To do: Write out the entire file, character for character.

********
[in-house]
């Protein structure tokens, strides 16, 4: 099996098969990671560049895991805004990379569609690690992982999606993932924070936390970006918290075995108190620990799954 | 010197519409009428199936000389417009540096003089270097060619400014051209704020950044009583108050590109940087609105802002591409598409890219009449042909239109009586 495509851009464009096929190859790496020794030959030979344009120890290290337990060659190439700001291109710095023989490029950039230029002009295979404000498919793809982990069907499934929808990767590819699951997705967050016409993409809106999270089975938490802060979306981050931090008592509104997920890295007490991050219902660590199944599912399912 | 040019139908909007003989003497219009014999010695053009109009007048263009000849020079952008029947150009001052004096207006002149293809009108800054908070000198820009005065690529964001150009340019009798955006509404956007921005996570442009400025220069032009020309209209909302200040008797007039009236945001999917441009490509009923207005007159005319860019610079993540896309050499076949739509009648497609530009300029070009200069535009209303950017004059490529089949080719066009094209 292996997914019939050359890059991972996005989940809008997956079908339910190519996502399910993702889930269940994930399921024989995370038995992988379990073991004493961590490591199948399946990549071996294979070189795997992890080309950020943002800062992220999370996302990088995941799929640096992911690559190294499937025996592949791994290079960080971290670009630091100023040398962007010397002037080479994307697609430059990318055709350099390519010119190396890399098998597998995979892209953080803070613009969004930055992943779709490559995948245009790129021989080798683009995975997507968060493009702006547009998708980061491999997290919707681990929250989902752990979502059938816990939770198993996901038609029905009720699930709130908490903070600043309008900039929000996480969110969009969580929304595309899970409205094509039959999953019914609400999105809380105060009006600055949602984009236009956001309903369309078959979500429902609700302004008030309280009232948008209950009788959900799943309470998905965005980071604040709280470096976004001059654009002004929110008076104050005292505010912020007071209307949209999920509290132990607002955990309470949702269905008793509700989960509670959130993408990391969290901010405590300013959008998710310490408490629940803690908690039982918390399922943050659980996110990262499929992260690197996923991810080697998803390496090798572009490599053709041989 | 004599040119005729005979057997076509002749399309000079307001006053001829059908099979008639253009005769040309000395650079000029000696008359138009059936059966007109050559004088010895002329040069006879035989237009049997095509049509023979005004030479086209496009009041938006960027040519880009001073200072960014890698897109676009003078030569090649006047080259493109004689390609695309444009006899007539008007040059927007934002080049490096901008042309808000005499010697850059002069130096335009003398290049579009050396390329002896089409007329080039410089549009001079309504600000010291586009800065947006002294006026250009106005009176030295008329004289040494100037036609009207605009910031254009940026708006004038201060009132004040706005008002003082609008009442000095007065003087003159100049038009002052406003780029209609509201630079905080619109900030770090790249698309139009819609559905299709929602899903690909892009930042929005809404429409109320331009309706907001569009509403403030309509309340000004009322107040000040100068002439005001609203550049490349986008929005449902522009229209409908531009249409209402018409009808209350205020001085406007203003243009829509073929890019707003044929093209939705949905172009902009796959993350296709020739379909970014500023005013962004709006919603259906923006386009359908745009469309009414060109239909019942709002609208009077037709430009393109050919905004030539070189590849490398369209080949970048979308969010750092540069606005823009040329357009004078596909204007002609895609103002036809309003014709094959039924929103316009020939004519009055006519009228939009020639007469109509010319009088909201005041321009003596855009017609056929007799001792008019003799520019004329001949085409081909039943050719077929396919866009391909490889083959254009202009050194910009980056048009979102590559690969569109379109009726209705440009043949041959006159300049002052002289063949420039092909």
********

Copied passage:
[in-house]
């Protein structure tokens, strides 16, 4: 099996098969990671560049895991805004990379569609690690992982999606993932924070936390970006918290075995108190620990799954 | 010197519409009428199936000389417009540096003089270097060619400014051209704020950044009583108050590109940087609105802002591409598409890219009449042909239109009586 495509851009464009096929190859790496020794030959030979344009120890290290337990060659190439700001291109710095023989490029950039230029002009295979404000498919793809982990069907499934929808990767590819699951997705967050016409993409809106999270089975938490802060979306981050931090008592509104997920890295007490991050219902660590199944599912399912 | 040019139908909007003989003497219009014999010695053009109009007048263009000849020079952008029947150009001052004096207006002149293809009108800054908070000198820009005065690529964001150009340019009798955006509404956007921005996570442009400025220069032009020309209209909302200040008797007039009236945001999917441009490509009923207005007159005319860019610079993540896309050499076949739509009648497609530009300029070009200069535009209303950017004059490529089949080719066009094209 292996997914019939050359890059991972996005989940809008997956079908339910190519996502399910993702889930269940994930399921024989995370038995992988379990073991004493961590490591199948399946990549071996294979070189795997992890080309950020943002800062992220999370996302990088995941799929640096992911690559190294499937025996592949791994290079960080971290670009630091100023040398962007010397002037080479994307697609430059990318055709350099390519010119190396890399098998597998995979892209953080803070613009969004930055992943779709490559995948245009790129021989080798683009995975997507968060493009702006547009998708980061491999997290919707681990929250989902752990979502059938816990939770198993996901038609029905009720699930709130908490903070600043309008900039929000996480969110969009969580929304595309899970409205094509039959999953019914609400999105809380105060009006600055949602984009236009956001309903369309078959979500429902609700302004008030309280009232948008209950009788959900799943309470998905965005980071604040709280470096976004001059654009002004929110008076104050005292505010912020007071209307949209999920509290132990607002955990309470949702269905008793509700989960509670959130993408990391969290901010405590300013959008998710310490408490629940803690908690039982918390399922943050659980996110990262499929992260690197996923991810080697998803390496090798572009490599053709041989 | 004599040119005729005979057997076509002749399309000079307001006053001829059908099979008639253009005769040309000395650079000029000696008359138009059936059966007109050559004088010895002329040069006879035989237009049997095509049509023979005004030479086209496009009041938006960027040519880009001073200072960014890698897109676009003078030569090649006047080259493109004689390609695309444009006899007539008007040059927007934002080049490096901008042309808000005499010697850059002069130096335009003398290049579009050396390329002896089409007329080039410089549009001079309504600000010291586009800065947006002294006026250009106005009176030295008329004289040494100037036609009207605009910031254009940026708006004038201060009132004040706005008002003082609008009442000095007065003087003159100049038009002052406003780029209609509201630079905080619109900030770090790249698309139009819609559905299709929602899903690909892009930042929005809404429409109320331009309706907001569009509403403030309509309340000004009322107040000040100068002439005001609203550049490349986008929005449902522009229209409908531009249409209402018409009808209350205020001085406007203003243009829509073929890019707003044929093209939705949905172009902009796959993350296709020739379909970014500023005013962004709006919603259906923006386009359908745009469309009414060109239909019942709002609208009077037709430009393109050919905004030539070189590849490398369209080949970048979308969010750092540069606005823009040329357009004078596909204007002609895609103002036809309003014709094959039924929103316009020939004519009055006519009228939009020639007469109509010319009088909201005041321009003596855009017609056929007799001792008019003799520019004329001949085409081909039943050719077929396919866009391909490889083959254009202009050194910009980056048009979102590559690969569109379109009726209705440009043949041959006159300049002052002289063949420039092909």